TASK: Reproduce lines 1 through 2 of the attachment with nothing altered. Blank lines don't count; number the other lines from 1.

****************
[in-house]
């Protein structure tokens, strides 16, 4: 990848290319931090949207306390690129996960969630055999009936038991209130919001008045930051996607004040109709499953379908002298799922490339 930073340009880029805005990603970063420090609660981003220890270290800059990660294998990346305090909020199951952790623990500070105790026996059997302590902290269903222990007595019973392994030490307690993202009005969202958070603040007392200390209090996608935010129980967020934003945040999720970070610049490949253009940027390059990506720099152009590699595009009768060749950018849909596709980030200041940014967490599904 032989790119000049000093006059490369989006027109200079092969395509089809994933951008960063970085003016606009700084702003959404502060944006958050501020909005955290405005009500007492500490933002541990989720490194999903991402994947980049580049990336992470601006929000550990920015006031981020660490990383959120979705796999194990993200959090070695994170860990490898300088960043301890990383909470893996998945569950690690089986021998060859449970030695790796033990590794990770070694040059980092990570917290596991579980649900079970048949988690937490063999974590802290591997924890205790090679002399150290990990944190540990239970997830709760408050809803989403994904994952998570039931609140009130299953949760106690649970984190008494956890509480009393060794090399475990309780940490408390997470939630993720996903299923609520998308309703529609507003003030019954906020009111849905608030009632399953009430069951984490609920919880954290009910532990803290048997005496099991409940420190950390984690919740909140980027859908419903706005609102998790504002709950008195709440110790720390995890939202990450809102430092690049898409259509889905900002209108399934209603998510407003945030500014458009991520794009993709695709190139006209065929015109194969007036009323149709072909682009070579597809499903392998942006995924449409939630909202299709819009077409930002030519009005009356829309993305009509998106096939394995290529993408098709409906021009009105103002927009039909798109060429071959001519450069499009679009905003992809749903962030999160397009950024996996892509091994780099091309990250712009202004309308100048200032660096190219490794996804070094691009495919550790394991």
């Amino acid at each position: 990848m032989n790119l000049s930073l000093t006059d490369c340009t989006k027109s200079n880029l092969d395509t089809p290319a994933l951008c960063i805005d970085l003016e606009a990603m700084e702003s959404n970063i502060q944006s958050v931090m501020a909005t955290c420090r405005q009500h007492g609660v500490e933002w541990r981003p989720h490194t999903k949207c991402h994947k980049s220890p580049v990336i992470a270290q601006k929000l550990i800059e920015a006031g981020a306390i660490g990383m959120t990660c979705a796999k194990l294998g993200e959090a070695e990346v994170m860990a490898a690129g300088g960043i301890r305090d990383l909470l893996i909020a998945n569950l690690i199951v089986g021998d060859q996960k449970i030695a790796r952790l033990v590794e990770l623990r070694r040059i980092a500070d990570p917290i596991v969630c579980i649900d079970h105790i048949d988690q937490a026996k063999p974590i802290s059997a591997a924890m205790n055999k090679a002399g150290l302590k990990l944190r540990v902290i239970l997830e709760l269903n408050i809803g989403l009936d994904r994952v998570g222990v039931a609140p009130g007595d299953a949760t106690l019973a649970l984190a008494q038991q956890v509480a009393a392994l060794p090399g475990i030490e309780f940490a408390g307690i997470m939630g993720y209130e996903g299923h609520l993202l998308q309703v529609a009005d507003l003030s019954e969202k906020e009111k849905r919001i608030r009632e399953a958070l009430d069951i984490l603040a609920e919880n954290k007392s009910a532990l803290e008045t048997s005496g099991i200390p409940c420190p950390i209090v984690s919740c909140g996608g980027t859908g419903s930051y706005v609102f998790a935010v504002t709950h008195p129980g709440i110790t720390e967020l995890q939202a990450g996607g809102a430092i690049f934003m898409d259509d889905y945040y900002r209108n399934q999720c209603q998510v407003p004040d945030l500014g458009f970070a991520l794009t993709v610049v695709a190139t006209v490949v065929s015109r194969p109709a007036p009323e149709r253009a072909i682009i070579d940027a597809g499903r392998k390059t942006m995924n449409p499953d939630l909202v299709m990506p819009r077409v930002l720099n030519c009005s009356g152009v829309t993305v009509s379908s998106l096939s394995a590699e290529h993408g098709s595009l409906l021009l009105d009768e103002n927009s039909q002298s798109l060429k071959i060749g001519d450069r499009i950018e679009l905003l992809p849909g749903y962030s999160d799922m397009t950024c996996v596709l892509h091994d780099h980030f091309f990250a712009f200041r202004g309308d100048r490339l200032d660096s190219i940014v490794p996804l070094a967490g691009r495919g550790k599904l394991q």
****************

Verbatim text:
[in-house]
């Protein structure tokens, strides 16, 4: 990848290319931090949207306390690129996960969630055999009936038991209130919001008045930051996607004040109709499953379908002298799922490339 930073340009880029805005990603970063420090609660981003220890270290800059990660294998990346305090909020199951952790623990500070105790026996059997302590902290269903222990007595019973392994030490307690993202009005969202958070603040007392200390209090996608935010129980967020934003945040999720970070610049490949253009940027390059990506720099152009590699595009009768060749950018849909596709980030200041940014967490599904 032989790119000049000093006059490369989006027109200079092969395509089809994933951008960063970085003016606009700084702003959404502060944006958050501020909005955290405005009500007492500490933002541990989720490194999903991402994947980049580049990336992470601006929000550990920015006031981020660490990383959120979705796999194990993200959090070695994170860990490898300088960043301890990383909470893996998945569950690690089986021998060859449970030695790796033990590794990770070694040059980092990570917290596991579980649900079970048949988690937490063999974590802290591997924890205790090679002399150290990990944190540990239970997830709760408050809803989403994904994952998570039931609140009130299953949760106690649970984190008494956890509480009393060794090399475990309780940490408390997470939630993720996903299923609520998308309703529609507003003030019954906020009111849905608030009632399953009430069951984490609920919880954290009910532990803290048997005496099991409940420190950390984690919740909140980027859908419903706005609102998790504002709950008195709440110790720390995890939202990450809102430092690049898409259509889905900002209108399934209603998510407003945030500014458009991520794009993709695709190139006209065929015109194969007036009323149709072909682009070579597809499903392998942006995924449409939630909202299709819009077409930002030519009005009356829309993305009509998106096939394995290529993408098709409906021009009105103002927009039909798109060429071959001519450069499009679009905003992809749903962030999160397009950024996996892509091994780099091309990250712009202004309308100048200032660096190219490794996804070094691009495919550790394991």